National Treasure. Juvenile adventure yarn about a treasure hunt for the legendary booty of the Knights Templar, handed down to their natural successors, the Masons, and squirreled away by the American Founding Fathers, with clues to its whereabouts written in invisible ink on the back of the Declaration of Independence. The Jerry Bruckheimer treatment (Jon Turteltaub the nominal director) blends bombast and grandiosity with insolence and insouciance, in such a way as to appeal strictly to the tone-deaf or tone-indifferent (or more exactly, juveniles). Nicolas Cage reverts to his action-hero mode, which is to say his take-the-money-and-run mode. Justin Bartha, the mentally challenged younger brother in Gigli (if you're one of the forty-two people who saw it), is the sardonic sidekick who seems to be doing an impression of Dennis Miller. Diane Kruger, the Face That Launched a Thousand Ships in Troy, is Just Another Pretty Face. And Sean Bean is just another British baddie, albeit slightly more justifiable as a present-day descendant of the Redcoats.

Christmas with the Kranks. Holiday comedy, adapted from an anomalous novel by John Grisham (The Firm, The Client, The Chamber, The Rainmaker, The this, The that), about a suburban couple who opt, after their only offspring has flown the coop into the Peace Corps, to buck the Christmas tradition and resist the social pressures of their neighbors. A promising premise, unfulfilled in the early stages and broken to bits once the offspring announces her return to the coop with a Peruvian fiancé. One tradition upheld from the start, ripe to be bucked, is that of the annual Tim Allen Christmas film. He has one scene, at least, that Chaplin could have been proud of, had Chaplin lived in the age of Botox: trying to eat fruit cocktail with immobilized mandibles. And the sight of the middle-aged Jamie Lee Curtis in an itsy- bitsy bikini arouses admiration for her courage, if it arouses nothing else.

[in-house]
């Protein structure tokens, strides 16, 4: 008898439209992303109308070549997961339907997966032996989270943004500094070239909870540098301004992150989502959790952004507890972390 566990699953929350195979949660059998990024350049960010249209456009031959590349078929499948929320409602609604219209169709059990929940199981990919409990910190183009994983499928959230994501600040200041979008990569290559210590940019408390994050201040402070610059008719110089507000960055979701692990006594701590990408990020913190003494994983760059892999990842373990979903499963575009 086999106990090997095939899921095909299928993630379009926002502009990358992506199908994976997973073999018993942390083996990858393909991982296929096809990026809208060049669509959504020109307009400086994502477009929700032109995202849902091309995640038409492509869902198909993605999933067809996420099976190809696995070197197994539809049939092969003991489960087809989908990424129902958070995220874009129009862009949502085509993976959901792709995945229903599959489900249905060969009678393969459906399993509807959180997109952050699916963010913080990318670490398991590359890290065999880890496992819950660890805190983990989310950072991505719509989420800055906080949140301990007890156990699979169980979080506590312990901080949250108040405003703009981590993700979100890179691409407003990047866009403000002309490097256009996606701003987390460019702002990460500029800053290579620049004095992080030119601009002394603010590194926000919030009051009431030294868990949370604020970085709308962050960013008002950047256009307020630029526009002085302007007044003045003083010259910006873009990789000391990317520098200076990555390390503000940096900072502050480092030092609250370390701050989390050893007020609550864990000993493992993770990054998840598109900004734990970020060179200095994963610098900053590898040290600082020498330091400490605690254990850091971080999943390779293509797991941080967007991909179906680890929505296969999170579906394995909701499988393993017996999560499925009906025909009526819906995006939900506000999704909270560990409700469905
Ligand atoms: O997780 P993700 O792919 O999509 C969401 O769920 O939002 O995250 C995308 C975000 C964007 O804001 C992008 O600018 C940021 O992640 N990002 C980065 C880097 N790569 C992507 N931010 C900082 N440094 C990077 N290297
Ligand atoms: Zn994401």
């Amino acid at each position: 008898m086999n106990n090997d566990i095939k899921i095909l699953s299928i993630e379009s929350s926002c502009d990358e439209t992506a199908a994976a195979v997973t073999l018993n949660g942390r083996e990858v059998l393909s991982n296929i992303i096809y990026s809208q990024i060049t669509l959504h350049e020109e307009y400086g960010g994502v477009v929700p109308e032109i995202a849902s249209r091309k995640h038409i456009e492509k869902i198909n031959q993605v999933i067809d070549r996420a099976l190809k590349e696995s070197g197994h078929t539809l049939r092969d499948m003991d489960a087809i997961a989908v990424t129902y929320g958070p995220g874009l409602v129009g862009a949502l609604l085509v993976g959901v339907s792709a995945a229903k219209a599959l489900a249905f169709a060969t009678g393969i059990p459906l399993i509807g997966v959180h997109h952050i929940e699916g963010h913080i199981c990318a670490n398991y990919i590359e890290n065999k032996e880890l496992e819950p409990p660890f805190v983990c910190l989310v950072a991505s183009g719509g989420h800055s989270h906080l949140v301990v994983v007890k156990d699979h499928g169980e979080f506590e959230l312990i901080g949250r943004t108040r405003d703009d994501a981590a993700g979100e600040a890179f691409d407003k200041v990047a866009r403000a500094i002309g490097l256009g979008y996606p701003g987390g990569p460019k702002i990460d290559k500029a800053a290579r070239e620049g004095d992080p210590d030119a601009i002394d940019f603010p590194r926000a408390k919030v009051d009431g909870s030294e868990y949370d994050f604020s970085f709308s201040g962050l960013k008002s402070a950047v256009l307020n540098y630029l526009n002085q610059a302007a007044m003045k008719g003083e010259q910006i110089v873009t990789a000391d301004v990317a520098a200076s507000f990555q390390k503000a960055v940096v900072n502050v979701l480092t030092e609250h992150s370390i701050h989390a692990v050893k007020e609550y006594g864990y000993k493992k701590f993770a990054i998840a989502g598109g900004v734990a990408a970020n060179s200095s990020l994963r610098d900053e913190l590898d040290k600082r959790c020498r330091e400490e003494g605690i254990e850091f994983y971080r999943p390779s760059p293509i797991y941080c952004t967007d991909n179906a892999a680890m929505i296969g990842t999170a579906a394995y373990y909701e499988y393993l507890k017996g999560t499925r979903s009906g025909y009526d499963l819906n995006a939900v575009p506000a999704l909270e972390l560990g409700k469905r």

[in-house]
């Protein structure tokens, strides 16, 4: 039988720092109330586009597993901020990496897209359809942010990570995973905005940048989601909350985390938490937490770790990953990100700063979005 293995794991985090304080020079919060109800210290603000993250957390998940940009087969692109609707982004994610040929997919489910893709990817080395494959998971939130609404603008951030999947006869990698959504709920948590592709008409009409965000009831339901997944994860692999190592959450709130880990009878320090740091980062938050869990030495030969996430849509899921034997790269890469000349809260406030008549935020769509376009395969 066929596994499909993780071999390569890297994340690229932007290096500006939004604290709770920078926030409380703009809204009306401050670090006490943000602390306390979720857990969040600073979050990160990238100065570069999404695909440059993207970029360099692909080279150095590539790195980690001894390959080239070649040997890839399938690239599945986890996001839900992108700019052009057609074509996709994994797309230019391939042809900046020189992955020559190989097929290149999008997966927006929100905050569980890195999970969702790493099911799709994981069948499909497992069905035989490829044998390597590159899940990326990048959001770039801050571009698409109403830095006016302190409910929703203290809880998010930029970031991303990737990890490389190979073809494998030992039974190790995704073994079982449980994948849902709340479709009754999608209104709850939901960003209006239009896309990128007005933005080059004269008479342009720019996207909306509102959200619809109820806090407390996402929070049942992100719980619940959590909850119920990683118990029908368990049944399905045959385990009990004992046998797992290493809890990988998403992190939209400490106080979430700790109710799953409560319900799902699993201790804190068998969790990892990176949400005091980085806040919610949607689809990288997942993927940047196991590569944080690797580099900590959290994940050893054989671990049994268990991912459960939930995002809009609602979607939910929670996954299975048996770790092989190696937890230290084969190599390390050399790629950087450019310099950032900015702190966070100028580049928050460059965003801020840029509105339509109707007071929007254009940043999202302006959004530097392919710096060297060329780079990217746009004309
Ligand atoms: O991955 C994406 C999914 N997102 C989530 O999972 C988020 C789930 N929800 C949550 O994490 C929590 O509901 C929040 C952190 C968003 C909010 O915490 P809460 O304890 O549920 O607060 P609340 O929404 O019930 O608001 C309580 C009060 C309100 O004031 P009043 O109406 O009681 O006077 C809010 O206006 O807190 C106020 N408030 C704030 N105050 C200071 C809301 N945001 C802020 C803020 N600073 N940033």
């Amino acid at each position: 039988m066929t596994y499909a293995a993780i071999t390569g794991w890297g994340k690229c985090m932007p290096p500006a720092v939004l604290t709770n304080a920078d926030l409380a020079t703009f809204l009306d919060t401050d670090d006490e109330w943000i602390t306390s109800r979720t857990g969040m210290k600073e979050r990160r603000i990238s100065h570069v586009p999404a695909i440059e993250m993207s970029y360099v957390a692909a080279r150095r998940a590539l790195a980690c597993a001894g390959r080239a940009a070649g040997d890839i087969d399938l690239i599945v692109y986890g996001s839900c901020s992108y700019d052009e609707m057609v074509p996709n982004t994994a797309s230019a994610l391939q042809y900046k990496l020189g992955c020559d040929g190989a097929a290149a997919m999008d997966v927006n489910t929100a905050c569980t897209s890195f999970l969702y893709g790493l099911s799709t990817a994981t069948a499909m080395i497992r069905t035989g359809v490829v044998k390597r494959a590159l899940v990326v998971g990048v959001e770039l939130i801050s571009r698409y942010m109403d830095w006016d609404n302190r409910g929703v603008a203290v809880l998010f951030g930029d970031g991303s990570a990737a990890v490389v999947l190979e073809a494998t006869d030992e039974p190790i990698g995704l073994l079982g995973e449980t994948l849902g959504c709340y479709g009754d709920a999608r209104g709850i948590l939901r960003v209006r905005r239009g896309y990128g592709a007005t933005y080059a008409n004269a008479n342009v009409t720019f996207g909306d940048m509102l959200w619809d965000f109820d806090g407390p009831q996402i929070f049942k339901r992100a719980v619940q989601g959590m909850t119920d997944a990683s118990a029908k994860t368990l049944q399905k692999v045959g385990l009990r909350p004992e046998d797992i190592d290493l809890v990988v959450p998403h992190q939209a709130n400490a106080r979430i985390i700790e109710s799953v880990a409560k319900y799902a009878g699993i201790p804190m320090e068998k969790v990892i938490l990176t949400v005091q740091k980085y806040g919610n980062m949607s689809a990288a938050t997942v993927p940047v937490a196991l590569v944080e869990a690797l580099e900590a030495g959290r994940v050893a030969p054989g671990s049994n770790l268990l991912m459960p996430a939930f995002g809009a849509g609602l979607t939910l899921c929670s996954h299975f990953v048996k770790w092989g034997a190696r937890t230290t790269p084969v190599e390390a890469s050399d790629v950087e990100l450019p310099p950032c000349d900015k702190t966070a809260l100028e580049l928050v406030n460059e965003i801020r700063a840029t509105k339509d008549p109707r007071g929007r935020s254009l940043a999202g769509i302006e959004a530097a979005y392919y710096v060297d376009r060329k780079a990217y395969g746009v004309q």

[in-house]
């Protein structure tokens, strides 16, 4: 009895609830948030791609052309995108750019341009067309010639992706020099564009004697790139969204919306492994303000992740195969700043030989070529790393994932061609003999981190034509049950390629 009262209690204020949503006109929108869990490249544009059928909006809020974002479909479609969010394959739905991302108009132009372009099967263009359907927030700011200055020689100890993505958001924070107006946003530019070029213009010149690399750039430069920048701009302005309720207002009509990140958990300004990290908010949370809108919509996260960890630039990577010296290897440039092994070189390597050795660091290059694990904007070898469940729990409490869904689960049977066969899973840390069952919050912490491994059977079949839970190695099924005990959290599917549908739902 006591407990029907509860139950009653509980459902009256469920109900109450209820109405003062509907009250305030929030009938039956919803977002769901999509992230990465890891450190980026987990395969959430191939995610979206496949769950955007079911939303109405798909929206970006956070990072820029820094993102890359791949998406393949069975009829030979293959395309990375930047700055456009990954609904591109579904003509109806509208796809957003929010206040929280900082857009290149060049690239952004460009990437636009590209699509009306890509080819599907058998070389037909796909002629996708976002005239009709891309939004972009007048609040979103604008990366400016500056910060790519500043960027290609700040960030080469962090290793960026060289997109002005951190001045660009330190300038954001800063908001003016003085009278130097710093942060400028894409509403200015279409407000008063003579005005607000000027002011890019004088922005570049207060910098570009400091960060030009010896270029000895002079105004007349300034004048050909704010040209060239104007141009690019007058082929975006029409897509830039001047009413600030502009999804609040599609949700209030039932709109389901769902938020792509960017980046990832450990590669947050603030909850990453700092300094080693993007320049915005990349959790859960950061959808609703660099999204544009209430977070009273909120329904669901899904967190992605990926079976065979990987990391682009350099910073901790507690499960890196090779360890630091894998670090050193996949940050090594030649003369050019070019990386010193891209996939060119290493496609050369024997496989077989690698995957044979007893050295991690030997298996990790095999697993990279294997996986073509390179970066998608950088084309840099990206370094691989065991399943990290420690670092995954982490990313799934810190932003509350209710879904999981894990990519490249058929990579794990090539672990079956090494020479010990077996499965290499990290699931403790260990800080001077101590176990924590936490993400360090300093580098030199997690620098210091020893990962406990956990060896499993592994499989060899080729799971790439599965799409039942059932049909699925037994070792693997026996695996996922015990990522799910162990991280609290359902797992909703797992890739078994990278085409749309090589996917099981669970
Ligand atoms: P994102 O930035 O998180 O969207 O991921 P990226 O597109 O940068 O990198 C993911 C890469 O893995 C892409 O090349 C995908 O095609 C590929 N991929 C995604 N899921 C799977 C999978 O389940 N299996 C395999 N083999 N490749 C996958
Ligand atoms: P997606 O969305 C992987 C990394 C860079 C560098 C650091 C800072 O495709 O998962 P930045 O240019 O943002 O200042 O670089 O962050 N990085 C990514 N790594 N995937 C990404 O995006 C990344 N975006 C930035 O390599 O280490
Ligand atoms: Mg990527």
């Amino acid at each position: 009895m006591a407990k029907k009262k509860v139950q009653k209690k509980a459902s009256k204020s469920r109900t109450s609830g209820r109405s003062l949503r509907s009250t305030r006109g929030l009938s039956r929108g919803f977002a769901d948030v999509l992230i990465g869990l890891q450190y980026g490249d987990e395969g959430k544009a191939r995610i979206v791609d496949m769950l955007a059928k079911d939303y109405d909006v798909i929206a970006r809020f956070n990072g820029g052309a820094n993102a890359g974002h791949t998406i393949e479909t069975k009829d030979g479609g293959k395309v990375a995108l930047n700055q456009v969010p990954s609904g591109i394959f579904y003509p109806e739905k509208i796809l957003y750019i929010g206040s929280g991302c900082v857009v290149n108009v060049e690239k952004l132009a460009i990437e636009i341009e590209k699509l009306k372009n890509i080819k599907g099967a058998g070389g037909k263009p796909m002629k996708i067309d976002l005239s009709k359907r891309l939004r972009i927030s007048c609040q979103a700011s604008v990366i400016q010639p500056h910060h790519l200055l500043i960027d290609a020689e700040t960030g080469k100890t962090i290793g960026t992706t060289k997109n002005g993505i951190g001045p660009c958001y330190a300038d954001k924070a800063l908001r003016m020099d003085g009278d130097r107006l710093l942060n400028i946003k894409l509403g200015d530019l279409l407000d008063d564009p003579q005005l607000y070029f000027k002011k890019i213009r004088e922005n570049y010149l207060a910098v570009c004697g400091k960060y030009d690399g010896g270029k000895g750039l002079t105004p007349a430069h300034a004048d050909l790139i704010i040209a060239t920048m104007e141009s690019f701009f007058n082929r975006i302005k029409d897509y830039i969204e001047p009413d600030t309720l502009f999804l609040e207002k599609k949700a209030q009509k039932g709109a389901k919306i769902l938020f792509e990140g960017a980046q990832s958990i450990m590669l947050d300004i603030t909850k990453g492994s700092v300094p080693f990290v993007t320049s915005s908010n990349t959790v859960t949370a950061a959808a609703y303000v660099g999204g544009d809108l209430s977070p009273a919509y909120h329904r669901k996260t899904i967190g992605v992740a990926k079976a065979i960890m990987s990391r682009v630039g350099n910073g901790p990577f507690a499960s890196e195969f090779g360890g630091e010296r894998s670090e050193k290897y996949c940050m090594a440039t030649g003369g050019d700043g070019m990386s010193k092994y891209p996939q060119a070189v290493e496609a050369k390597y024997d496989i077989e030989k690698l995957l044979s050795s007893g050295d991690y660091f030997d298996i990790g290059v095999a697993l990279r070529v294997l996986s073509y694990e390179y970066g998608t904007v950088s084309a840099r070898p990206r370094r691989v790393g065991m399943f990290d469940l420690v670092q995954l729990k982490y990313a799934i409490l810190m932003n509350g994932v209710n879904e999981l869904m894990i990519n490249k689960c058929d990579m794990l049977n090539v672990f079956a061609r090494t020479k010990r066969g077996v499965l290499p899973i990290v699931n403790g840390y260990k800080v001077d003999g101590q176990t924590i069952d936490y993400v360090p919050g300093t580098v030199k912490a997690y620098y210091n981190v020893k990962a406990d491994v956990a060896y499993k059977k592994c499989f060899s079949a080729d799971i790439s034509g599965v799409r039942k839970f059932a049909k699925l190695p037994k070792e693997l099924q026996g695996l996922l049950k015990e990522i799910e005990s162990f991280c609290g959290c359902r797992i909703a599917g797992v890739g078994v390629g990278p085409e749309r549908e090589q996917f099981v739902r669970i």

Older but better (or maybe, older therefore better) are the pair of films, in fresh new 35mm prints, that split the next week at the Ken, On the Waterfront (50th Anniversary!) from Friday through Sunday and La Dolce Vita (44th Anniversary!) from Monday through Thursday.

And should you wish to show your faith in the future, there's the annual Film School Confidential program of local student shorts at the Museum of Photographic Arts on Wednesday.

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